Ladislav Bátora, the Czech Education Ministry head of human resources whose appointment sparked outrage among human rights activists due to his ties to a far-right party, has co-authored a letter to US Ambassador Norman Eisen condemning the American embassy’s support for Prague Pride, the capital’s first gay and lesbian festival that kicks of this week.
“This event is organized by groups of homosexuals and lesbians whose demands against the Czech public significantly exceed the framework of mere tolerance,” Bátora said in a letter to Eisen co-signed by other representatives of the conservative initiative D.O.S.T. (“Trust, Objectivity, Freedom and Tradition”) whose acronym translates as “enough.” The signatories also called on Prague Mayor Bohuslav Svoboda (Civic Democrats, ODS) to withdraw his office’s auspices from the event.
It was the latest salvo in the escalating war of words among Czech politicians over the event. Earlier last week, the deputy head of the Presidential Office, Petr Hájek, attacked fellow center-right politicians for lending their support to Prague Pride, which he called a “political demonstration … for a world in which sexual or any other deviation becomes virtue,” and called for Mayor Svoboda to resign for supporting the event.
“This is a serious political demonstration of certain worldwide value visions. There are visions where the classical family plays no role, where deep rooted national and cultural traditions collide with multiculturalism,” Hájek, who recently made headlines for suggesting Osama Bin Laden’s death and life were nothing but “a media fiction,” wrote on the website ParlamentníListy.cz last week. “It’s a world where sexual or any other type of deviance is raised into a virtue, abnormality as the norm and the destruction of society as sacred progress.”
The Festival of Tolerance or Prague Pride 2011 event, organized by the PROUD platform, takes place from August 10-14, culminating on August 13 with a march through the Czech capital. Organizers have said they could not have hoped for a better advertisement for their showing of concerts, film screenings, and the parade than the statements made by Hájek and later by President Václav Klaus in his defense.
Svoboda, meanwhile, has said the city is not lending financial support to the event but he had lent his name to back it and would not withdraw it. “Homosexuals live among us, and there is no point in pretending they don’t. Moreover, it goes against my soul to create divisions between people because of their sexual orientation, skin color or religion. In the past such divisions have proven to be more than disastrous,” the Prague mayor said.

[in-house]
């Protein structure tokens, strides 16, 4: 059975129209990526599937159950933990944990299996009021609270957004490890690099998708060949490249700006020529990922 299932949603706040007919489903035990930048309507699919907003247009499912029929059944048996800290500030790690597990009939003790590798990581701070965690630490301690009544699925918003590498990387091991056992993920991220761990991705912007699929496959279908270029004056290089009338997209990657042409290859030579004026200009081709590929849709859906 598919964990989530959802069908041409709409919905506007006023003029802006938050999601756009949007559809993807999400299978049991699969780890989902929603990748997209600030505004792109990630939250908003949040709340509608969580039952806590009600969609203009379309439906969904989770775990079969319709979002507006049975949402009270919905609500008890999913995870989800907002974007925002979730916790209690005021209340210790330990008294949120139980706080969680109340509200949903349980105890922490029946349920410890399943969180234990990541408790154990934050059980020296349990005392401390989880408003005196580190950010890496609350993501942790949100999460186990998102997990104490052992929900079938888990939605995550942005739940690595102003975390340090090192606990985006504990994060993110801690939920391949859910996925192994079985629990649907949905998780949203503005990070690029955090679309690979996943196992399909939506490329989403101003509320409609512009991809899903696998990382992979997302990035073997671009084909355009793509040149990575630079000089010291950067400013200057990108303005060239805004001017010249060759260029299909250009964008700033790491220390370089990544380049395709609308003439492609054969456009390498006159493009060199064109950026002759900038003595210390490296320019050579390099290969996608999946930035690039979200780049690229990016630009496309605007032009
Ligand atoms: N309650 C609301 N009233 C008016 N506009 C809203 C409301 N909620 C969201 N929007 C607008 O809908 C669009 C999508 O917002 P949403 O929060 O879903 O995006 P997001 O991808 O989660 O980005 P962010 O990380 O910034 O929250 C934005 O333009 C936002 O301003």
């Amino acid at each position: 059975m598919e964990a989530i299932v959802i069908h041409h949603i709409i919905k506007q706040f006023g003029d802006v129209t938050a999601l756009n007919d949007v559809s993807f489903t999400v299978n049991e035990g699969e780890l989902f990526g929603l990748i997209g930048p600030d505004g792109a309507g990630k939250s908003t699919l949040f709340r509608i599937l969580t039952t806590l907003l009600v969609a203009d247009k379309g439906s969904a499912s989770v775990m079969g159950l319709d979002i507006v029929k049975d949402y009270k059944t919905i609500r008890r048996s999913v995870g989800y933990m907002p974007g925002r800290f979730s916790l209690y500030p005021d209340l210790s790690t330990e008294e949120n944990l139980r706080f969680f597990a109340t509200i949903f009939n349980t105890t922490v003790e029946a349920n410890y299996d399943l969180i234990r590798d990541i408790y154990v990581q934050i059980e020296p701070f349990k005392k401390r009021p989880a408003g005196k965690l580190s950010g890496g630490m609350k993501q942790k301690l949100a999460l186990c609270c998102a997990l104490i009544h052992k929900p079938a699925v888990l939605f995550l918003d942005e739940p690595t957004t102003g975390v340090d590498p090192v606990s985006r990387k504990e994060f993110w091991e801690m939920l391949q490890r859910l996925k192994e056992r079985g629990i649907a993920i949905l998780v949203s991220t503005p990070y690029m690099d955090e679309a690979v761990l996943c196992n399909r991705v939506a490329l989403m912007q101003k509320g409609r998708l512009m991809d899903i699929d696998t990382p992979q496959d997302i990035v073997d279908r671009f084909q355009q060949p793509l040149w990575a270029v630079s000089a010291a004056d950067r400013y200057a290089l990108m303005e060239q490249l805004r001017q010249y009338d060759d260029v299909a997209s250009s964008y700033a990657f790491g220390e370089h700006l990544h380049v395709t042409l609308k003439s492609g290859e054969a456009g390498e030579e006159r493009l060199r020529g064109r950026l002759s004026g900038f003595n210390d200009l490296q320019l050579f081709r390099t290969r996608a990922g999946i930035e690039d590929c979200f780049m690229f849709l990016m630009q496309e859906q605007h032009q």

All major gay pride events in the Czech Republic have been subject to attack or counter demonstrations from extreme right-wing groups since the first major event staged in the Czech Republic’s second city, Brno, in 2008. Around 150 extremists showed up for that event with tear gas being thrown at the gay, lesbian and trans-gender marchers during the main parade.
Homosexuality vs. ‘homosexualism’
Czech President Václav Klaus, meanwhile, has refused demands by the main opposition Social Democrats (ČSSD) and centrist junior coalition party Public Affairs (VV) to distance himself from Hájek’s remarks. “The statements were not made by me, and I would probably have chosen different words. However, I also feel no ‘pride’ about this event,” Klaus said in a statement on his website. “It is one thing to tolerate something, but it is quite another to give it public support in the name of an important institution.”
Klaus went on to say that he considered Hájek’s use of the word “deviants” to describe homosexuals as value-neutral. “In any event, while homosexuality is something that is markedly in the minority and therefore deserves our protection, it does not necessarily deserve to be celebrated,” the Czech president said, stressing that it is one thing to respect homosexuality and quite another to promote “homosexualism.”